If it's anything like the prototype, with a tremendous thud.
They had (and still have today) a very sophisticated system to synchronize the gears when entering the rack section. First a hinged section at the beginning of the rack was set on springs in case the gear happened to sit on top of a tooth. Secondly the pitch of this section was slightly different from the pitch of the gear. This ensures that after a couple of feet the gear synchronized with the rack. Also sometimes the height of the teeth varies. Many Swiss rack systems today switch between adhesion and rack at fairly high speed using this method. See e.g. https://www.google.de/search?q=zahnstangeneinfahrt&source=lnms&tbm=isch&sa=X&ved=0ahUKEwih8KOGxc7gAhUPVK0KHVb3CR4Q_AUIDigB&biw=1536&bih=701&dpr=1.25.In an early post, you said Swiss adhesion/rack engine. Does that mean this engine is capable of running on non-rack sections in between rack rail sections?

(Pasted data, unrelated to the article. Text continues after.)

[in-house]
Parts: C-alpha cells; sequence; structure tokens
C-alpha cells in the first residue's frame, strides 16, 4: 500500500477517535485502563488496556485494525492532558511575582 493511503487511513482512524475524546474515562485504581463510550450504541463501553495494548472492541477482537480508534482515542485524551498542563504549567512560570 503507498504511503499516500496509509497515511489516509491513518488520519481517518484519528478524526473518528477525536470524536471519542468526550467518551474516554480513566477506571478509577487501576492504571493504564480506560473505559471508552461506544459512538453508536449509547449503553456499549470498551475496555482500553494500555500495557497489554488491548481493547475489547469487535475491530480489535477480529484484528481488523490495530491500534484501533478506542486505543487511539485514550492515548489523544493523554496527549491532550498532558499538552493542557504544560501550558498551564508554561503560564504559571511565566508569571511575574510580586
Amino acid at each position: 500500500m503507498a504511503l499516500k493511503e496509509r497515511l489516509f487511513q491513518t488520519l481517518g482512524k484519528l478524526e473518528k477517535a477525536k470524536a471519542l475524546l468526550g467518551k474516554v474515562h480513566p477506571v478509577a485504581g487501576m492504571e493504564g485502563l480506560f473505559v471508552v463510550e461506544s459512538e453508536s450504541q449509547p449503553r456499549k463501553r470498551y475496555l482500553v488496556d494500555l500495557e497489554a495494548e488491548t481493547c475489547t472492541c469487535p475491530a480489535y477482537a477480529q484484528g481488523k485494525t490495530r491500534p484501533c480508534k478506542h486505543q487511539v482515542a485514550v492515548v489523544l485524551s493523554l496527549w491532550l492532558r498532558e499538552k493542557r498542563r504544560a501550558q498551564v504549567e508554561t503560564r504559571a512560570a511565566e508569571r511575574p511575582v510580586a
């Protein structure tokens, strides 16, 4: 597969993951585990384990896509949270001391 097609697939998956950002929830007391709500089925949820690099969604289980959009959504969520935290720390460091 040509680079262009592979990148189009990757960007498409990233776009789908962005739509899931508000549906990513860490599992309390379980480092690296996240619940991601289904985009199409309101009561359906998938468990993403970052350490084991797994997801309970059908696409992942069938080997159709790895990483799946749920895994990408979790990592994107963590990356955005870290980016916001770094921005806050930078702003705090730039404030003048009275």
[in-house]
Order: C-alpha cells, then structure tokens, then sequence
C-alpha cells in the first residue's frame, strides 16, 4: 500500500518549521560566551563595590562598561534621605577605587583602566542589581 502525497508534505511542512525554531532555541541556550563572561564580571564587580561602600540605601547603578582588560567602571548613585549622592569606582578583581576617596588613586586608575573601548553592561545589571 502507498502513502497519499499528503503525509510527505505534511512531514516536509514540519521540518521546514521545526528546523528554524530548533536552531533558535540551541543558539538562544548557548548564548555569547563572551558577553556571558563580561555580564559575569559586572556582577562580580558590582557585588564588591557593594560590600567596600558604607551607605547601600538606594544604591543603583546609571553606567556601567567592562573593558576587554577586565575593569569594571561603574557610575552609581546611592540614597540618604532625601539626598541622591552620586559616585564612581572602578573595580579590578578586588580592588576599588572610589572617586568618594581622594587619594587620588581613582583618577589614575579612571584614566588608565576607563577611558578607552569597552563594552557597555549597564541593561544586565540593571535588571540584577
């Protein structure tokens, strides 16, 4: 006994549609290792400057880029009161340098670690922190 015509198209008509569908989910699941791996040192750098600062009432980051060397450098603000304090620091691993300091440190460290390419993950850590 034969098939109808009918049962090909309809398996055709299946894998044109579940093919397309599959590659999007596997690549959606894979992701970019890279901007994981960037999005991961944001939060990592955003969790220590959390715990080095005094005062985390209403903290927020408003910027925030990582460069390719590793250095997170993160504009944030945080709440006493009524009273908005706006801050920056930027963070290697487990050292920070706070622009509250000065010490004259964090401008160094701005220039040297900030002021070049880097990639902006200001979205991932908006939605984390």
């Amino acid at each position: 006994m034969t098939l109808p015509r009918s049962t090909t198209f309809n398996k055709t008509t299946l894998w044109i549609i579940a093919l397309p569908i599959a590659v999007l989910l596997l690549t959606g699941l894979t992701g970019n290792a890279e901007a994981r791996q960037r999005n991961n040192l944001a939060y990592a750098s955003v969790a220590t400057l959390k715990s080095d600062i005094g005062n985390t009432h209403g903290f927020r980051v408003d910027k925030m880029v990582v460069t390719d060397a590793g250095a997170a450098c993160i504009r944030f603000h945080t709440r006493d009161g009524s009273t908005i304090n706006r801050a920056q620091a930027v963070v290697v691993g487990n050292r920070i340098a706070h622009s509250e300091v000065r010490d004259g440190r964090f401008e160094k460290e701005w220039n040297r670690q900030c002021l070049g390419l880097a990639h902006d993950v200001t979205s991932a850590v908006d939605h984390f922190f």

Ive been to Mt. Washington Cog RR and Pikes Peak Cog RR, and they both have racks installed on every inch of track.
I was wondering how the engine proceeded from non-rack rail onto the rack rail and get the gear in alignment with the rack?